Monday, October 04, 2004

The psychology of Spongebob

If the children in your life watch cable TV, chances are that you know "who lives in a pineapple under the sea." When Spongebob Squarepants premiered on Nickelodeon in 1999, it was hailed for clever animation, wild humor, and smart cultural references. But Spongebob also visits psychological terrain, with more sophistication than most cartoon fare. Guilt, obsessions, histrionics, paranoia, rage, hallucinations - all may be found in the Spongebob oeuvre. Watch longer, as the characters bounce in and out of trouble, and themes emerge: Spongebob is about naivete, and the loss of naivete. It is about growing up, and the loss of illusions. It is about learning how to live in the world without the shelter of one's parents.

Spongebob is youthful, eager, fun-loving, and completely trusting. Each episode presents him with a lesson about the world. He finds fun and friendship, but he is also exploited. He meets rejection, or treachery, or cruelty. He finds failure or success, acclaim or ridicule; loss, or illness, or death. Sometimes the lesson is not learned, and he remains as blissfully naive as ever. When he does gain an insight, however, his knowledge is short-lived. In the next episode, the clock is always turned back; he starts afresh, and he is as naive as when we first met him. He repeats the cycle, like a cheerful Sisyphus, eager to push the boulder up the mountain again.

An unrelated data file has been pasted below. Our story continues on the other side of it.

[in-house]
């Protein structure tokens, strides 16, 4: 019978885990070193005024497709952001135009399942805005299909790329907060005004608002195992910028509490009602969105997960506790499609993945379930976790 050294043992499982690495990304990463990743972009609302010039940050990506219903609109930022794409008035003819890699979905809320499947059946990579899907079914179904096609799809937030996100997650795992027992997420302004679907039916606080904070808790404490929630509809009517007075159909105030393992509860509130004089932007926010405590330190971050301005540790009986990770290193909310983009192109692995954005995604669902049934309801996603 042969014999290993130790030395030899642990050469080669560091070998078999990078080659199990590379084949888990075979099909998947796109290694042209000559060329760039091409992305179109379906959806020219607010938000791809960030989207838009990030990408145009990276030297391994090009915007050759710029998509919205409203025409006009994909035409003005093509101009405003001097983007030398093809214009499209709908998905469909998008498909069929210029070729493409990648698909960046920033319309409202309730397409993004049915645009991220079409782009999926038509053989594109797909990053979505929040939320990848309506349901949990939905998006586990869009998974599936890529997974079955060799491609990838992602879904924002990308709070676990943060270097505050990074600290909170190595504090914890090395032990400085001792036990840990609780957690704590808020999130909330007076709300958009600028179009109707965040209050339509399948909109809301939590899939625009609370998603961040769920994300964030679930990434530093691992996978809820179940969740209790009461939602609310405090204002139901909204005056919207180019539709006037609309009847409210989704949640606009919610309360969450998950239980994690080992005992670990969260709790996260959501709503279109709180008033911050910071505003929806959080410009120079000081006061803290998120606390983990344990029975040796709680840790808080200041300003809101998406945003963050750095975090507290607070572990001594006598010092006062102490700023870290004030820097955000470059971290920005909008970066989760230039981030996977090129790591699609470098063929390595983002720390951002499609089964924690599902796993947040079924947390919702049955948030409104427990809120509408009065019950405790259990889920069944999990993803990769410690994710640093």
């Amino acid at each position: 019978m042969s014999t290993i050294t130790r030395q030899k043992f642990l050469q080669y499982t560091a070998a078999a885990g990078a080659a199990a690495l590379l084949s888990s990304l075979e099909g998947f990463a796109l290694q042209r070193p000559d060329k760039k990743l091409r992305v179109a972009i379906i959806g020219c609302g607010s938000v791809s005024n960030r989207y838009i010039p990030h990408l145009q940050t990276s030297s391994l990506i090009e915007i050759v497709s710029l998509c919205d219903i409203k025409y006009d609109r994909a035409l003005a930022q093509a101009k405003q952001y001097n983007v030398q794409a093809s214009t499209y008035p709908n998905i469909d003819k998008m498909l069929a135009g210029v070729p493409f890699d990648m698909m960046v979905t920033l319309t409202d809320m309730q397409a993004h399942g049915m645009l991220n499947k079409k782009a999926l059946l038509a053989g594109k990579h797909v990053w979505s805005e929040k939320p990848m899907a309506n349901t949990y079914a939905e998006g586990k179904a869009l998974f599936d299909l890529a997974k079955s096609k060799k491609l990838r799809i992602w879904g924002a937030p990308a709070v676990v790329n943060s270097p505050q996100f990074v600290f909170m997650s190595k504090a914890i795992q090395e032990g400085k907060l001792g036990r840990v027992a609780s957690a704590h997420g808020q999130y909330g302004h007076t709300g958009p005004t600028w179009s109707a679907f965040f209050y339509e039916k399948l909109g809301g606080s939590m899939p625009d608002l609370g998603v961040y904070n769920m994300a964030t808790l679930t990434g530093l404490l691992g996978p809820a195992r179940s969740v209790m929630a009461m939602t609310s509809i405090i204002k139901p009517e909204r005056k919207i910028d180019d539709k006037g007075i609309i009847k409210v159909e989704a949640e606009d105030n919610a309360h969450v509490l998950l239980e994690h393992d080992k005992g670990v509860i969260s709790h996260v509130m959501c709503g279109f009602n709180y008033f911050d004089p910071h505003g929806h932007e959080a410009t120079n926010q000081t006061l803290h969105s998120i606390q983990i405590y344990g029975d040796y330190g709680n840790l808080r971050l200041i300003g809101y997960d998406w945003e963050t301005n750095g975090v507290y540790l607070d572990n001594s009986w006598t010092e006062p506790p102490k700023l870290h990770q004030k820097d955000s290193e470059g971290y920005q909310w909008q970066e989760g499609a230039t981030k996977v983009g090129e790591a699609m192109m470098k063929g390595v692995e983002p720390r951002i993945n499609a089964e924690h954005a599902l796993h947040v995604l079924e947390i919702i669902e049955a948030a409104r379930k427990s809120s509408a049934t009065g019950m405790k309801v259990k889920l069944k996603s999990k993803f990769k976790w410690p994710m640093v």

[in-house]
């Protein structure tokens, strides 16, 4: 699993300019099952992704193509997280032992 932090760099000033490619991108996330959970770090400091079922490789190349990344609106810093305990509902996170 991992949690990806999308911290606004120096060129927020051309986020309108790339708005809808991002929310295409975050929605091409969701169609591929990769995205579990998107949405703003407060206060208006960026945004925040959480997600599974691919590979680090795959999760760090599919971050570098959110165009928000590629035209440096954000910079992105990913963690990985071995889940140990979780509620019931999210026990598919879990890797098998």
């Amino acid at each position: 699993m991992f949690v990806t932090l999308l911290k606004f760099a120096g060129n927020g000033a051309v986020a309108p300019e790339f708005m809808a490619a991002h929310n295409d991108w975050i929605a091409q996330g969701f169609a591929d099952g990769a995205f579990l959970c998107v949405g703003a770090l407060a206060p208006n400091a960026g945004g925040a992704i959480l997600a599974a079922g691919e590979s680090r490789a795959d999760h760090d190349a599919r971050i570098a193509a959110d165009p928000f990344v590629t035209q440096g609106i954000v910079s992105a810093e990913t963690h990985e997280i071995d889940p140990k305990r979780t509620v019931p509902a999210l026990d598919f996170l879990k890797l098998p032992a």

Parents are a distant presence in the cartoon. Moving back home with one's parents is to be regretted and resisted. His boss, Mr. Krabs, is a paternal figure who offers protection and advice. But the boss is so consumed by greed that his advice is often suspect. Friends, not family, play essential supporting roles. The lone, strong female character, the squirrel Sandy Cheeks, has brains, athletic prowess, and common sense. But she clearly descends from a distant world, quite mysterious to Spongebob. Older figures in the cartoon - except for Grandma - are portrayed in humorous but dismayingly unsentimental terms. Spongebob, true to form, romanticizes the wisdom of old age, even as the cartoon skewers it.

The centrality of boss and peers; the focus on independence and competence; the mystery of the opposite sex; the endless conflict between Spongebob's idealism and the world he encounters - these elements open a window to themes of older childhood, adolescence and young adulthood. When Spongebob's movie premieres this fall, I will be watching for the evolution of his character. Will his enthusiasm and idealism triumph? I'm ready, I'm ready, I'm ready to find out.

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